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Cicatricial (Mucous Membrane) Pemphigoid

Background

Mucous membrane pemphigoid (MMP), also known as cicatricial pemphigoid, refers to a group of rare chronic autoimmune blistering diseases that predominately affect the mucous membranes, including the conjunctiva, and occasionally the skin. Patients with cutaneous involvement present with tense blisters and erosions, often on the head and the neck or at sites of trauma. Scarring of the mucous membranes is common, hence the designation cicatricial, which can lead to decreased vision, blindness, and supraglottic stenosis with hoarseness or airway obstruction. The first international consensus on mucous membrane pemphigoid was published in 2002.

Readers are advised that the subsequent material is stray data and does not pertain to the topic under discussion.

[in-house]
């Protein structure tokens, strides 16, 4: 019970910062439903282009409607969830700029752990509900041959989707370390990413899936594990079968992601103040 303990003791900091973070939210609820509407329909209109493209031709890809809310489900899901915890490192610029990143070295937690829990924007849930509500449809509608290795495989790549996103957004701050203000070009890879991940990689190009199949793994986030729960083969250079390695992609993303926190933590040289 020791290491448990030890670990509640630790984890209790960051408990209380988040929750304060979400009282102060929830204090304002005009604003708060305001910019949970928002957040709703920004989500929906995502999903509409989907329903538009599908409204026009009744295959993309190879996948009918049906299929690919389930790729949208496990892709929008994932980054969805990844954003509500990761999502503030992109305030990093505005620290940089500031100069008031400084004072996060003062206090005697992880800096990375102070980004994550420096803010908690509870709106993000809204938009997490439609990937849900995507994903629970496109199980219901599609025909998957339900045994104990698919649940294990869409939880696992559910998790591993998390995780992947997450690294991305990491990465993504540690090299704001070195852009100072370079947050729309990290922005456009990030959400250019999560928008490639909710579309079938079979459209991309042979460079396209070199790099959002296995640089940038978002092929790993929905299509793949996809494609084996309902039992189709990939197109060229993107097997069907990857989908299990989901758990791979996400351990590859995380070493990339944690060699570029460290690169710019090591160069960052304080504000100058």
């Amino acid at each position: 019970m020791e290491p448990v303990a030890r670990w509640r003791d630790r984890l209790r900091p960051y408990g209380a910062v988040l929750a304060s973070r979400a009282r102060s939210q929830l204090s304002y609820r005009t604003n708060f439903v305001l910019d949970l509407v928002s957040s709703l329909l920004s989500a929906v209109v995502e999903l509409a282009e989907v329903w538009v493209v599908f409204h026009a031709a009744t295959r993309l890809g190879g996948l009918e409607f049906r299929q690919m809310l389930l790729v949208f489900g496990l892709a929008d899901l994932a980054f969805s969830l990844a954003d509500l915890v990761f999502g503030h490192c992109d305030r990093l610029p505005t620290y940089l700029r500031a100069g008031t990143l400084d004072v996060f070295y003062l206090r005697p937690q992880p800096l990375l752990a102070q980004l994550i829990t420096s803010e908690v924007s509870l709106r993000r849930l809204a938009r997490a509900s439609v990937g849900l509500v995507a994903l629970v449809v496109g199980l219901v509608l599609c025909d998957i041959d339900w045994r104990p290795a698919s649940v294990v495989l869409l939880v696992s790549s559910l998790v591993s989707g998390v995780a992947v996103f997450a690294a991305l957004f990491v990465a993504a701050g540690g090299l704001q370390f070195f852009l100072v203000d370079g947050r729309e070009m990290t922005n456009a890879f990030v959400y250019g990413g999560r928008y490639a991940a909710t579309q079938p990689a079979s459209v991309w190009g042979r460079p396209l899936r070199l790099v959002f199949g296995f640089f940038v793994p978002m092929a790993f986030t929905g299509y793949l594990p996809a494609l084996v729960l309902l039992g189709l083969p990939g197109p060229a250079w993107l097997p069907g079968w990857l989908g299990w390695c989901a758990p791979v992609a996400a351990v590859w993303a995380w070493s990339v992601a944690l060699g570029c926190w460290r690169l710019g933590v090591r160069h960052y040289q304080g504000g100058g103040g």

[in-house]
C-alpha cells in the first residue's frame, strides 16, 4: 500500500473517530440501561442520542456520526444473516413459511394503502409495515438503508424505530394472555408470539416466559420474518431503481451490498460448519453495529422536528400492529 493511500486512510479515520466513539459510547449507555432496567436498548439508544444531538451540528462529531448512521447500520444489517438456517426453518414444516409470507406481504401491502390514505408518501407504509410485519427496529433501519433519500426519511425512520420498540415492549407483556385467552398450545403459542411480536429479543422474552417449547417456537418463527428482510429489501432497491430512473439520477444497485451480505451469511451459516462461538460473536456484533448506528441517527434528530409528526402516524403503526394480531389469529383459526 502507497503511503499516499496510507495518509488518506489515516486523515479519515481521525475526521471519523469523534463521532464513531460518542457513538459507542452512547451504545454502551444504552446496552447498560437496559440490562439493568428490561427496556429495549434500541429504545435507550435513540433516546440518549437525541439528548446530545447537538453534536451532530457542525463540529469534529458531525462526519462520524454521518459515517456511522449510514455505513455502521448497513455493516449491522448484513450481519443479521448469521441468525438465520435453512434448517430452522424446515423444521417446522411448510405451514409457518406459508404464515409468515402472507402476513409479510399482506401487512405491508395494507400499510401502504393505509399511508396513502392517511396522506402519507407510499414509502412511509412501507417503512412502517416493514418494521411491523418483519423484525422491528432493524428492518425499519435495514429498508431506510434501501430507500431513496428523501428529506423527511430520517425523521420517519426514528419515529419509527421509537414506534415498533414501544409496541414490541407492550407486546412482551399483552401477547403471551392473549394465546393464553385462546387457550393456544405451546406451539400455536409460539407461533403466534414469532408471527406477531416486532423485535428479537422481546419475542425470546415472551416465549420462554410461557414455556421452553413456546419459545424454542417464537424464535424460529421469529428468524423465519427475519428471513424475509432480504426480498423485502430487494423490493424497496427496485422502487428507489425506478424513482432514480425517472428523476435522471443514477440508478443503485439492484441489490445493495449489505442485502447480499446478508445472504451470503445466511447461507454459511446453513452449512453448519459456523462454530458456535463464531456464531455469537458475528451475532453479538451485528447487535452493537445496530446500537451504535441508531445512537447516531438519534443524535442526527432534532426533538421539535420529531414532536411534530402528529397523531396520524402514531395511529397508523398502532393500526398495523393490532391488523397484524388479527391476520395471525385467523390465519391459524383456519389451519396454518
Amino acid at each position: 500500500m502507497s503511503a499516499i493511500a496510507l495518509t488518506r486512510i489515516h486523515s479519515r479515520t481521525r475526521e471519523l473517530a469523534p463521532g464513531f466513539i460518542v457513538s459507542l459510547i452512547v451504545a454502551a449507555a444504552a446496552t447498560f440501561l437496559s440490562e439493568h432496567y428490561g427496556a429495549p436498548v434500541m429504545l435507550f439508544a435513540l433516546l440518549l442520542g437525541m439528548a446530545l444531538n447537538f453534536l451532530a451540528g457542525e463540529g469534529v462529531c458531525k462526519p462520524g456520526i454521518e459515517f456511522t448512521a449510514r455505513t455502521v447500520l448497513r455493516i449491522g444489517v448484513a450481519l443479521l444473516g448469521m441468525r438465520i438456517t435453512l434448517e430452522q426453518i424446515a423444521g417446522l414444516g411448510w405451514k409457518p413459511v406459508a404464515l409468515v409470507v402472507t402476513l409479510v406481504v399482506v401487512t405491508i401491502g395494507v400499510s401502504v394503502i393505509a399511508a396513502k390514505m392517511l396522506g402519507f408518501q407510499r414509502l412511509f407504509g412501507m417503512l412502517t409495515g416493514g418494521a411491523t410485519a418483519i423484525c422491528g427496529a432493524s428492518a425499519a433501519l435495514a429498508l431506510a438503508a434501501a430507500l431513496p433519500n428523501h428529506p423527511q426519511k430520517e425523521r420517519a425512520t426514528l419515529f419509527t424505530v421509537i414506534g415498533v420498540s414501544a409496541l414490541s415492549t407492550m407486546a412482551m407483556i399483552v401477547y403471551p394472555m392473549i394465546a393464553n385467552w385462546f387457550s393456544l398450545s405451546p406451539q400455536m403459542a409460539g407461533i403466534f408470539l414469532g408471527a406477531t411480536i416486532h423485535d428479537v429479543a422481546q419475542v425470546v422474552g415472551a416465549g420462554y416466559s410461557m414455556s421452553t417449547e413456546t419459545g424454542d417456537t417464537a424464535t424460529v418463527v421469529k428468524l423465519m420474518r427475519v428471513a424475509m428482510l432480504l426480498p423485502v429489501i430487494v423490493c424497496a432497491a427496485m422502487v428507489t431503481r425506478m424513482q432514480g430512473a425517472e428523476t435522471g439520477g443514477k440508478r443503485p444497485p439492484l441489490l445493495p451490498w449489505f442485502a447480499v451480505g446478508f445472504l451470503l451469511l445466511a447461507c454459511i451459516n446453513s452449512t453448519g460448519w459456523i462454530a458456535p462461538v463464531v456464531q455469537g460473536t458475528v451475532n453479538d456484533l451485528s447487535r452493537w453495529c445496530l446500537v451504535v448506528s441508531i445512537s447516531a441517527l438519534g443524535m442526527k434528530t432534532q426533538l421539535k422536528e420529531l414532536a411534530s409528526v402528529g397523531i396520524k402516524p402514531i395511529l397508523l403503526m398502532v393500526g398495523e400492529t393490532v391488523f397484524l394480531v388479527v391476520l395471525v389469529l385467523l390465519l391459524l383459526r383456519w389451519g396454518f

See the illustration below depicting ocular mucous membrane pemphigoid.

Ocular manifestations of cicatricial pemphigoid (m

Ocular manifestations of cicatricial pemphigoid (mucous membrane pemphigoid) include symblepharon, demonstrated in this photograph by the tethering of the lower lid to the cornea.

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Classification of mucous membrane pemphigoid patients has been difficult because some patients with other autoimmune blistering diseases, including bullous pemphigoid (BP),epidermolysis bullosa acquisita (EBA),and anti-p200 pemphigoid, may have mucosal involvement. Also, clinical heterogeneity exists in the clinical manifestations of this disease, with some patients presenting with ocular involvement and others with oropharyngeal involvement. The heterogeneity in clinical manifestations does not appear to be linked to the heterogeneity of the target antigens alone.

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